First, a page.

Jan 28 — Jamaal May – – “Shift”

Monday,  January 28   “I used to want to be this bad at a job.”

I hadn’t posted a poem from Detroit poet Jamaal May in a while.  He writes “Shift” with the subtle density of language that characterizes his poetry.   “Shift” asks a reader to read two or three times to find a way into a world of growing up into an adult’s awareness of often violent power moves by supervisors over the people temporarily in their power; this all the while learning the honor of showing up and doing a job.   It’s worth the 2nd and 3rd read, better out loud with pauses.

Have a blest week.

john sj

p.s. In Detroit we are a couple hours into the beautiful stillness that often accompanies a snow storm with only a little wind.

 

today’s post:  “Shift”

Acting on an anonymous tip, a shift supervisor

at a runaway shelter strip-searched six teenagers.

Mrs. Haver was taping shut the mouths

of talkative students by the time she neared retirement,

and Mr. Vickers, a skilled electrician in his day,

didn’t adapt when fuses became circuit breakers,

a fact that didn’t stop him from tinkering

in our basement until the house was consumed by flame.

 

I used to want to be this bad at a job.

I wanted to show up pissy drunk to staff meetings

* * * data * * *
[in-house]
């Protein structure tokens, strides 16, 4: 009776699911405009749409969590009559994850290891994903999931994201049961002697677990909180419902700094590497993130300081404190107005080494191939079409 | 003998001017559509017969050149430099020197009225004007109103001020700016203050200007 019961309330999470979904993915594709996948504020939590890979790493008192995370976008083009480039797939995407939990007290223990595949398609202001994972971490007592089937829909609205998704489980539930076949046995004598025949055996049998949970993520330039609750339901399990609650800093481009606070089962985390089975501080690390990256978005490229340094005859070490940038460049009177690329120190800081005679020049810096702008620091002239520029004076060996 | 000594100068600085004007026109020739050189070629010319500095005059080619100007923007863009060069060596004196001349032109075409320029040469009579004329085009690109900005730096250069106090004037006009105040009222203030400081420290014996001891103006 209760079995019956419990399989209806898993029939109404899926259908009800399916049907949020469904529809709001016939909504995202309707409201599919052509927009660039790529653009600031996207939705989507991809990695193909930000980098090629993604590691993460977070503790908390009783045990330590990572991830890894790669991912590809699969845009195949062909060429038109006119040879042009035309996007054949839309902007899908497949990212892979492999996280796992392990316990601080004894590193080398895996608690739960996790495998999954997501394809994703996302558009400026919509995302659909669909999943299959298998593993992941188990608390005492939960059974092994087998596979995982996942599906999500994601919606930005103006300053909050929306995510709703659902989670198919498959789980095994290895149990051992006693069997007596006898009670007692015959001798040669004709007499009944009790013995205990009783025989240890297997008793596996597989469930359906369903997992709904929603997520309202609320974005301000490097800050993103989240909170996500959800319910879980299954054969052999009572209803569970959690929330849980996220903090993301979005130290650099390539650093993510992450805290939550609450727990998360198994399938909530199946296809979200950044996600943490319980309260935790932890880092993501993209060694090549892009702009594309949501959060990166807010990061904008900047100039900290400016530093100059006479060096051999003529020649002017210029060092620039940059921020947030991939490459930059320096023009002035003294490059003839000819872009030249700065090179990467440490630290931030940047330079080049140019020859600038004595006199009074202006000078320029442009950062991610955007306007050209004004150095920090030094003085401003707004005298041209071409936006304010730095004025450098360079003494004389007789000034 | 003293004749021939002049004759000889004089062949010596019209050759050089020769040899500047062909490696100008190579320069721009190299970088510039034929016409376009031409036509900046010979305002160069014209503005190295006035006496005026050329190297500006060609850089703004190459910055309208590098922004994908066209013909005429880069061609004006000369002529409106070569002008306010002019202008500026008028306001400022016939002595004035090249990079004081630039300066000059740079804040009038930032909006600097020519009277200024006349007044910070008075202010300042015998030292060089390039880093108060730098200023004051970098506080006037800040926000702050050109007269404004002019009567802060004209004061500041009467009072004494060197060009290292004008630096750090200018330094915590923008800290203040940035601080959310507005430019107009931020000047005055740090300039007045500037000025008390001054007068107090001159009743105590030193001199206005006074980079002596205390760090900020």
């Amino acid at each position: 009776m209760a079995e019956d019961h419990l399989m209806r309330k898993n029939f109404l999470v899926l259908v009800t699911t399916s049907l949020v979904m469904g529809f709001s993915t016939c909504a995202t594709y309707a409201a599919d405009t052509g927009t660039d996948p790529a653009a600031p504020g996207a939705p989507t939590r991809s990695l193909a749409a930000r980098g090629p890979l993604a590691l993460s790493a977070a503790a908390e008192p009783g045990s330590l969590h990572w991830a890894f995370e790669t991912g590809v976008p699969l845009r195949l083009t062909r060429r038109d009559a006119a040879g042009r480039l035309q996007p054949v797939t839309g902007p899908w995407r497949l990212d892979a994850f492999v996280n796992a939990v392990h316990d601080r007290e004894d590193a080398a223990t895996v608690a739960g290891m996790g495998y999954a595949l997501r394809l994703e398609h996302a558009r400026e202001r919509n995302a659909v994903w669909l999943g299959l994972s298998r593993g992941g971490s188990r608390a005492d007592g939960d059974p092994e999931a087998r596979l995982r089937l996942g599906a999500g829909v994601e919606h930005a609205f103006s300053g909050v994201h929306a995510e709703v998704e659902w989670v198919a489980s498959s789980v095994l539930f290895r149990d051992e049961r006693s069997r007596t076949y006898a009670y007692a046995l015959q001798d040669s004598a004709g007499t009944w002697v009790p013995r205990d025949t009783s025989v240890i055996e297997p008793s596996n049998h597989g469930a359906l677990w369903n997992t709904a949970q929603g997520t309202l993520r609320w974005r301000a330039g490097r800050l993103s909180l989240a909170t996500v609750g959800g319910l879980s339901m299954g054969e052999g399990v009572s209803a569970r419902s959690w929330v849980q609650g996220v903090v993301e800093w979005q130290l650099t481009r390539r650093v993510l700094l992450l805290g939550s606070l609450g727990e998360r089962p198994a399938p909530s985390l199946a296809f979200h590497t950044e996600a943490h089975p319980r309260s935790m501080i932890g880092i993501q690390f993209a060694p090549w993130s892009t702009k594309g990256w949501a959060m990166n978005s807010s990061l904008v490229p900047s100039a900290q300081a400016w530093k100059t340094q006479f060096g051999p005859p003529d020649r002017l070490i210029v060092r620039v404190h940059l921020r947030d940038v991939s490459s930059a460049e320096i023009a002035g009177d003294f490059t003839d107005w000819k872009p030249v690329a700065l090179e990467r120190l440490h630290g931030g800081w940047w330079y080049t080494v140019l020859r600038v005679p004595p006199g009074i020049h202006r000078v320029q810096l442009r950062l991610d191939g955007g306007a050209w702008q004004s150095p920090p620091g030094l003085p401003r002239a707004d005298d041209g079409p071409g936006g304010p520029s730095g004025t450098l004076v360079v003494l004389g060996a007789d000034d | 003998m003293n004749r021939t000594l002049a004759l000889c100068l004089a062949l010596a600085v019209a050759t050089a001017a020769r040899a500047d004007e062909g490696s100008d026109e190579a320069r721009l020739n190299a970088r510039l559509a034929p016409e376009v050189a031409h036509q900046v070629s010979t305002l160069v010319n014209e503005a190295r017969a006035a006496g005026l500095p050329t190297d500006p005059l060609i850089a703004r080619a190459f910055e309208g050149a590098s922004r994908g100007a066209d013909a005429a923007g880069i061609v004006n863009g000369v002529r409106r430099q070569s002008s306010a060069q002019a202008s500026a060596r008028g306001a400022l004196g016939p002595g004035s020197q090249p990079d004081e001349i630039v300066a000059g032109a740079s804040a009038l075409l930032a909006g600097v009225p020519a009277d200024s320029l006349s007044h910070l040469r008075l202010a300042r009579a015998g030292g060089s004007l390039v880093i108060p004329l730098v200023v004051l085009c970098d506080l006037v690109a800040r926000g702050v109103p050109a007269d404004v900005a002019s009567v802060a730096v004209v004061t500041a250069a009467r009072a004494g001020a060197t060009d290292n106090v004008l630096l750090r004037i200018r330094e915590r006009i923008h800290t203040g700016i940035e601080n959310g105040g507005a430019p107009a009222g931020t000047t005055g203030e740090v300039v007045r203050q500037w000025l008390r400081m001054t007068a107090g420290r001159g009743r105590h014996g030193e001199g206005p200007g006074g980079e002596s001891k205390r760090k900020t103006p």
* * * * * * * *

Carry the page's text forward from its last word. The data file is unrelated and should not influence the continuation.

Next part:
when the power point slides were already dissolving

one into another, but I had this bad habit

of showing up on time

and more sober than any man should be

when working audio/visual hospitality

in a three star hotel that was a four star hotel

before he started working there.

 

When the entire North Atlantic blacked out,

every soul in the Hyatt Regency Dearborn flooded

the parking lot panicked about terrorists and rapture,

while I plugged in microphones and taped down cables

by flashlight—you know, in case whatever cataclysm

unfolded didn’t preempt the meetings. Meetings,

before which I’d convince a children’s hospital

to pay fifteen dollars to rent a nine dollar laser pointer.

Thirty-five bucks for a flip chart,

extra paper on the house. Is it good to be good at a job

if that job involves pretending to be a secret service agent

for Phizer’s George Bush impersonator? I don’t know

 

if it’s better to be good at a bad job or bad at a good job,

but there must be some kind of satisfaction

in doing a job so poorly, you’re never asked to do it again.

I’m not saying he’s a hero, but there’s a guy out there

who overloaded a transformer and made a difference,

because in a moment, sweating through my suit,

groping in the dark when my boss was already home,

 

I learned that I’d work any job this hard, ache

like this to know that I could always ache for something.

There’s a hell for people like me where we shovel

the coal we have mined ourselves into furnaces

that burn the flesh from our bones nightly,

and we never miss a shift.

 

BY JAMAAL MAY

http://www.jamaalmay.com

 

 

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